Finally I'd had enough. There were too many. They are taking over. What is this plant? I plucked one up by the roots, shook off the dirt and stuck it in my pocket to take home to investigate. I was shocked and dismayed when I found out that the plant was a buttercup (or crowsfoot because of the shape of the leaves). It was toxic to horses.
Here are three of the many sites I researched that afternoon.
What were we to do with such a plant? We don't have that much pasture for the horses to graze. Something had to be done. Most of the time the horses are kept in a "sacrifice lot" with lots of hay. We turned them out on pasture when grass was high and the day was sunny and the ground was dry to avoid ruining the root system.
After talking to the maintenence men about options and then to a cooperative extension agent , we hooked up the brush-hog to the tractor and started our fight.
It takes about an hour and a half to brush-hog the pasture. As I pay attention to keeping the tractor wheel on its course along the uncut/cut weeds, I have lots of time to think. The second time I brush-hogged the pasture was about the time certain news items were happening and I couldn't help but make a lot of analogies.
Buttercups have beautiful flowers.
Many people passing through see the pasture of yellow and admire it. Some have stopped and taken pictures of the horses grazing the field of yellow. I've seen a few people dressed in wedding finery standing next to the fence getting their picture taken and ignorant of the potiential problems lurking in the beauty. Oh, those Buttercups may look good, but its a weed, and it has bad consequences. Be very careful of your choices in life. They may look and feel good, but the end result? Not good.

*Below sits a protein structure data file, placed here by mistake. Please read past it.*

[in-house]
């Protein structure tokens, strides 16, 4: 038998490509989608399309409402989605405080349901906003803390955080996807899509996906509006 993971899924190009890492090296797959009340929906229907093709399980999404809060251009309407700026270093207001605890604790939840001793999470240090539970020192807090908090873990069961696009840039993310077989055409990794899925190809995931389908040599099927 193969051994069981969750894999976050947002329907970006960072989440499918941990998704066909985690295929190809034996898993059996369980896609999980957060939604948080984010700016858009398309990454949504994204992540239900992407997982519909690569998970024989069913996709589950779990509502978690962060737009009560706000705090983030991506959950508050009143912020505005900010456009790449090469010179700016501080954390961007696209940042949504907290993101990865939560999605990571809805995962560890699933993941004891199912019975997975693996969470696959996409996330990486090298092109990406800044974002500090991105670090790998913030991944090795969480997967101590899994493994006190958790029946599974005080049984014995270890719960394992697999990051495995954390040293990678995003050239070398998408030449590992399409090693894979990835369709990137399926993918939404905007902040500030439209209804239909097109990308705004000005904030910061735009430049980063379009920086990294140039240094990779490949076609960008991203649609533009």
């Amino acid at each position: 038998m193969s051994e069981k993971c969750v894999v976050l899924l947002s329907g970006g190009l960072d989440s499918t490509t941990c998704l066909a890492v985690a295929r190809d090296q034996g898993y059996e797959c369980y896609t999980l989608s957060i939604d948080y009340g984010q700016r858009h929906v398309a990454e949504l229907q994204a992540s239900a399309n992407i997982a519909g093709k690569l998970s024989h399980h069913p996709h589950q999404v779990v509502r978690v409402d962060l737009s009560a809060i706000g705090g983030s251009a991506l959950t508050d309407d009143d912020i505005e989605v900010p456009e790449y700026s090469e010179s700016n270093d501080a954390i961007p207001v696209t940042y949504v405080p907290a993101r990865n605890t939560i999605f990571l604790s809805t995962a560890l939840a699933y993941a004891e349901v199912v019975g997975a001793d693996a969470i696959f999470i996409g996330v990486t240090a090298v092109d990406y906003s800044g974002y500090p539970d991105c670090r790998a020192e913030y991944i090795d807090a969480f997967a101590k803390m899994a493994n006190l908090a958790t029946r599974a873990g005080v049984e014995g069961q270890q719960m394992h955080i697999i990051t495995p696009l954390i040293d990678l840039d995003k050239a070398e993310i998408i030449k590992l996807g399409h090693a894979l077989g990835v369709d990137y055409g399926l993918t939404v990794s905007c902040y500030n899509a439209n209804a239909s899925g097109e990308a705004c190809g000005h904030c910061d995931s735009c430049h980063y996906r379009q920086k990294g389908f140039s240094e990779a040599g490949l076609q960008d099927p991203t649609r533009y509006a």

Buttercups take over quickly.
That's obvious. They sure do spread. They take up precious soil nutrients too and grow, at times, huge enough to block and choke out significant areas where good grasses could and should grow. Why should the horses even have a choice and why should I be giving them an option when I know the weeds accidentally eaten give such horrid side affects? I've also learned that weeds are there for a reason. It shows that the soild isn't as good as it should be to nurish the grasses. Time to fertilize. Time to fertilize on a regular basis. There is a song I've taught the children. "Imput, output what comes in is what goes out. Our mind is a computer whose data we must use." Junk is all too eager to quickly infiltrate our hearts and minds-no matter how old we are. Time to take in things that are good and true and pure and right....(and as my Little Monster Lives At My House book goes..."you will then have peace in the night.")
Buttercups are hard to get rid of.
Once weeds have invaded a space it takes firm and consistent persistence to have it irradicated. We really have no desire to use poisons because of the horses eating there and the such close quarters. It's like fighting fire with fire. We have opted to use fertilizers to encourage good grasses to grow, we have worked on mowing the pasture regulary. Weed eating the fence lines keep weeds down. Even taking a little time when waiting for the water tank to fill to pull weeds by hand is part of that consistent effort. Weeds are hard to get rid of, but it is a fight and it will take an effort...and it is very true that every little bit helps. I know that there are so many people fighting with weeds in their lives. It's a constant fight, but gradually as you keep putting good things (God's words, good friends, good church, good counsel) into your life, the good grasses flourish.
I ponder this for my town, my state, my country and my world.
It makes me remember the 4-H motto that I had to memorize when I was young:
I pledge my head to clearer thinking,
My heart to greater loyalty,
My hands to larger service,
And my health to better living
For my club,
And my world.